One of the most common complaints motorcyclists have about horses is that “if your horse is not safe on the road you should not be riding it”, but that holds no water in law if you were to have an incident with one.
The basic legal rules are simple and the Highway Code is clear. Vehicles must pass horses slowly and give them plenty of room. If there are two horses riding side by side this is not equestrians trying to block your path, as the Highway Code observes the horse on the inside may well have a novice rider on the back of a nervous horse, and usually the more stable and experienced horse will be on the outside.
Secondly, saying that they should not be on the road will get you nowhere apart from up a judge’s nose. Horses are entitled to use the road and you must accommodate them like any other vulnerable road user. In much the same way as you would not pass closely to a wobbly child on a bicycle, give horses room and patience. Bear in mind that witnesses to any accident are likely to be rather less friendly to you than to a teenage girl on a horse.
No single user of a byway has priority. The law presumes we will all rub along together with each of us accommodating the other. Whilst not ‘Law’, I have found that following the TRF (Trail Riders Fellowship) guidance of killing your engine and letting the horse pass you is really good practice and a pretty solid defence to a claim in negligence. I certainly think that it could easily be construed as an aggravating factor and negligence on your part if there was a horse obviously in panic and you didn’t kill your engine.
I even carry a few horse treats with me for times when the horse might need a bit of coaxing past me. Horse riders in the main, are genuinely grateful for this. Whilst riding on the by-ways try and be an ambassador for what we do.
What do you do about the stubborn equestrian who insists on riding at walking pace for the entire length of a byway and not letting you past? The law offers little guidance so we fall back to what is reasonable. The equestrian should not obstruct a byway, and you as a motorcyclist should be travelling at a speed that allows you to safely pull over on a public access byway where your presence might be unexpected.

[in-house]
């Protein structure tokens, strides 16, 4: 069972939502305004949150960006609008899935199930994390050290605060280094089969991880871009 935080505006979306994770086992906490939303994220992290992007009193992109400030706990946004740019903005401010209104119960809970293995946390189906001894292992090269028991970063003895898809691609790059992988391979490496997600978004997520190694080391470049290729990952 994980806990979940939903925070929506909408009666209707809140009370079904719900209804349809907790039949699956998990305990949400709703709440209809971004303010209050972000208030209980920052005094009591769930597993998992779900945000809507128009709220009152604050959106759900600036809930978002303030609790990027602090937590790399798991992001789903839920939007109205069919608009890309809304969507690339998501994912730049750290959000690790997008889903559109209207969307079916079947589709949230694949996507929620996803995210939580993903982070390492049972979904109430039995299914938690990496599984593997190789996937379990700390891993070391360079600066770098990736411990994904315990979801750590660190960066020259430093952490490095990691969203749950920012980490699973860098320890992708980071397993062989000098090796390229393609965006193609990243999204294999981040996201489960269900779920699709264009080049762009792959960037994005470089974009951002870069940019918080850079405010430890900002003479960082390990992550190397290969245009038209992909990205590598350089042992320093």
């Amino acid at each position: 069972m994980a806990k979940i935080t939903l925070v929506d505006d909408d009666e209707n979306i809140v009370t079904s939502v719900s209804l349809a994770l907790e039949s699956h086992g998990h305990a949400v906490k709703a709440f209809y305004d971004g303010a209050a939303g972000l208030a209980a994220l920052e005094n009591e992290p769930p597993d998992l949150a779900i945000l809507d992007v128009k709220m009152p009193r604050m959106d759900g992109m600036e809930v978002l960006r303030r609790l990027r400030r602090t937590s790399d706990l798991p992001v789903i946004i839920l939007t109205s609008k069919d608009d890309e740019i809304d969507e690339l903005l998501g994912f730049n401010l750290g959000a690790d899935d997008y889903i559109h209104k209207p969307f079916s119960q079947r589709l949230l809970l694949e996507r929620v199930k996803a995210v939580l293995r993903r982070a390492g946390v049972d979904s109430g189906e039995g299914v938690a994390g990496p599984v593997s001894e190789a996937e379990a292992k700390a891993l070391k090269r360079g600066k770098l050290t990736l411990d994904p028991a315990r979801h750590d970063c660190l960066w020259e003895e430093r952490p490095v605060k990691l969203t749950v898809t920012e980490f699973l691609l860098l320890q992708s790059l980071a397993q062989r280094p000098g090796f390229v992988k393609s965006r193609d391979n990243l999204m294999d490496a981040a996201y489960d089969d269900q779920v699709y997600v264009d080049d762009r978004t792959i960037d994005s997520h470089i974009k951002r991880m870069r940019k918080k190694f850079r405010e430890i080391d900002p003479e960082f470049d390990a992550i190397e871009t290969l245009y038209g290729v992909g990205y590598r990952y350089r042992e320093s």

The temptation might be to go past the equestrian, without being waved by, but this is unwise. They are under no obligation to let you past, so long as they do not stop and actively obstruct your way. You, however, are entitled as a matter of common law to properly use the byway, so the law offers no real solution. Practicality says that getting involved in a trial of strength with half a tonne of horse is not a good idea. So even if an equestrian is stubbornly walking their horse in your way, which does happen, my firm advice is to avoid confrontation or close proximity.
While there is no decided law on this point Judges tend to revert to first principles of law, and it is my opinion that the law will find that you have complete control of your motorcycle, and the equestrian does not have similar control of their horse. The law will expect you to be the one to accommodate the equestrian and I suspect most judges will find a motorcyclist passing a horse in close proximity on a byway primarily liable for any harm caused. If you wrongly contribute to a situation which results in your own injury your damages will be reduced. But the general rule stands. Be nice to each other on the byways and life is better for us all.
Adventure Bike Rider